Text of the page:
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The "Polynesian motif" defines a lineage of human mtDNA that is restricted to Austronesian-speaking populations and is almost fixed in Polynesians. It is widely thought to support a rapid dispersal of maternal lineages from Taiwan ~4000 years ago (4 ka), but the chronological resolution of existing control-region data is poor, and an East Indonesian origin has also been proposed. By analyzing 157 complete mtDNA genomes, we show that the motif itself most likely originated >6 ka in the vicinity of the Bismarck Archipelago, and its immediate ancestor is >8 ka old and virtually restricted to Near Oceania. This indicates that Polynesian maternal lineages from Island Southeast Asia gained a foothold in Near Oceania much earlier than dispersal from either Taiwan or Indonesia 3-4 ka would predict. However, we find evidence in minor lineages for more recent two-way maternal gene flow between Island Southeast Asia and Near Oceania, likely reflecting movements along a "voyaging corridor" between them, as previously proposed on archaeological grounds. Small-scale mid-Holocene movements from Island Southeast Asia likely transmitted Austronesian languages to the long-established Southeast Asian colonies in the Bismarcks carrying the Polynesian motif, perhaps also providing the impetus for the expansion into Polynesia.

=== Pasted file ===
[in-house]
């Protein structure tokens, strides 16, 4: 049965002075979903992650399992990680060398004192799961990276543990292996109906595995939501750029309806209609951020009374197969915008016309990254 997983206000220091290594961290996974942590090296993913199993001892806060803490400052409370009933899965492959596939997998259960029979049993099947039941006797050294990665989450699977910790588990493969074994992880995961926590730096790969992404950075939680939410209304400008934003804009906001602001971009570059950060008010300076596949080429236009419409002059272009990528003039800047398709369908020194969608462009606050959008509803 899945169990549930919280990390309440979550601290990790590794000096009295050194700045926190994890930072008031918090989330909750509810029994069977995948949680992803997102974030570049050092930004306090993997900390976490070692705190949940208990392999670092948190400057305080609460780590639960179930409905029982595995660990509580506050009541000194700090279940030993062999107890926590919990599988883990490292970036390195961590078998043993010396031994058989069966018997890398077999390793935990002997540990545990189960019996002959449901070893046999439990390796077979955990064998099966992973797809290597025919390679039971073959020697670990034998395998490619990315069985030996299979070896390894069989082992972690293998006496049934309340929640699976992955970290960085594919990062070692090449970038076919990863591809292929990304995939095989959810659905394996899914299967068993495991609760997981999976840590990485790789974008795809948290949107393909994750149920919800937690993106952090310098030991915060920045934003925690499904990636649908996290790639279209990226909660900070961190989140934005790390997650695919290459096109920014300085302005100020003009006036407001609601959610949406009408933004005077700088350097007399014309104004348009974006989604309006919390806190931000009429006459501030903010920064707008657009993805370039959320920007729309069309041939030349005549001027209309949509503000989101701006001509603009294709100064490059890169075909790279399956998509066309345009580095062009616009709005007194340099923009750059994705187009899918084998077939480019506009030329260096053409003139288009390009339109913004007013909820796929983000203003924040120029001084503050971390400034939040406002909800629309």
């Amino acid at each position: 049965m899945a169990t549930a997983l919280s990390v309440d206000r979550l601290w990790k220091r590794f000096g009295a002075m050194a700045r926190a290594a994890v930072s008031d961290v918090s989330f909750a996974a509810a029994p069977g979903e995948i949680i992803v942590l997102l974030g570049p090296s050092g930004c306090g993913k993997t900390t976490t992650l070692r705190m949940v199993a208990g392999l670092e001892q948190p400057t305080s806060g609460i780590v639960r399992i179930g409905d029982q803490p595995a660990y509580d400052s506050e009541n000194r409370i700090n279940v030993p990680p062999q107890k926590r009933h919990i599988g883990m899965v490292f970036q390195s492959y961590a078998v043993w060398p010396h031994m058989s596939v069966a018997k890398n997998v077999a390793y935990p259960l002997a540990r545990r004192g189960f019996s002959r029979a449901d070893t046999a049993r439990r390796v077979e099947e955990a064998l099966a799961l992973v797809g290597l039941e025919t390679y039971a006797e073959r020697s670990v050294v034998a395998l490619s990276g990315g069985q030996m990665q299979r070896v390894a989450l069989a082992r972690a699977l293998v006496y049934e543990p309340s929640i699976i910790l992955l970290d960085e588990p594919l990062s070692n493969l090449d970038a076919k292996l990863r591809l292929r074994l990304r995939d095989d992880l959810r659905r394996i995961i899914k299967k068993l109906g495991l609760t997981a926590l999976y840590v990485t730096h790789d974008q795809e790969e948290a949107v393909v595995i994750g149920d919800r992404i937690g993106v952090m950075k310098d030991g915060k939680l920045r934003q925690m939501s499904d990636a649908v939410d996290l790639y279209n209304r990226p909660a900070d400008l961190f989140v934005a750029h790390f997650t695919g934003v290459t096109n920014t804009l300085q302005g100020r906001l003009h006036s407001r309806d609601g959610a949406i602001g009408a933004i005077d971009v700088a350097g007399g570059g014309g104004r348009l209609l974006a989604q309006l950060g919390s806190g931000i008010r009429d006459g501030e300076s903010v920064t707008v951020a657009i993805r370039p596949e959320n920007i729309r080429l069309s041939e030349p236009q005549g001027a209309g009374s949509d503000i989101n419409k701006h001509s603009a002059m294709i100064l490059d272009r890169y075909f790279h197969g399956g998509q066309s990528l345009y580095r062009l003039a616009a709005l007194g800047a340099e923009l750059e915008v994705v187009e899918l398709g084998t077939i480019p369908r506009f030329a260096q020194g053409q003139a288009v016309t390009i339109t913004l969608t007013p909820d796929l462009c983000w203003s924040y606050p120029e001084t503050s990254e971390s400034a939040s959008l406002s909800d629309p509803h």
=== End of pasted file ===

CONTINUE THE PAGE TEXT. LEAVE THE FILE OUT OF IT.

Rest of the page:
Original publication

DOI

10.1016/j.ajhg.2011.01.009

Type

Journal article

Journal

Am J Hum Genet

Publication Date

11/02/2011

Volume

88

Pages

239 - 247

Keywords

Asia, Southeastern, DNA, Mitochondrial, Gene Flow, Genetics, Population, Haplotypes, Humans, Indonesia, Molecular Sequence Data, Oceanic Ancestry Group, Phylogeny, Polymerase Chain Reaction, Polymorphism, Genetic, Polynesia, Taiwan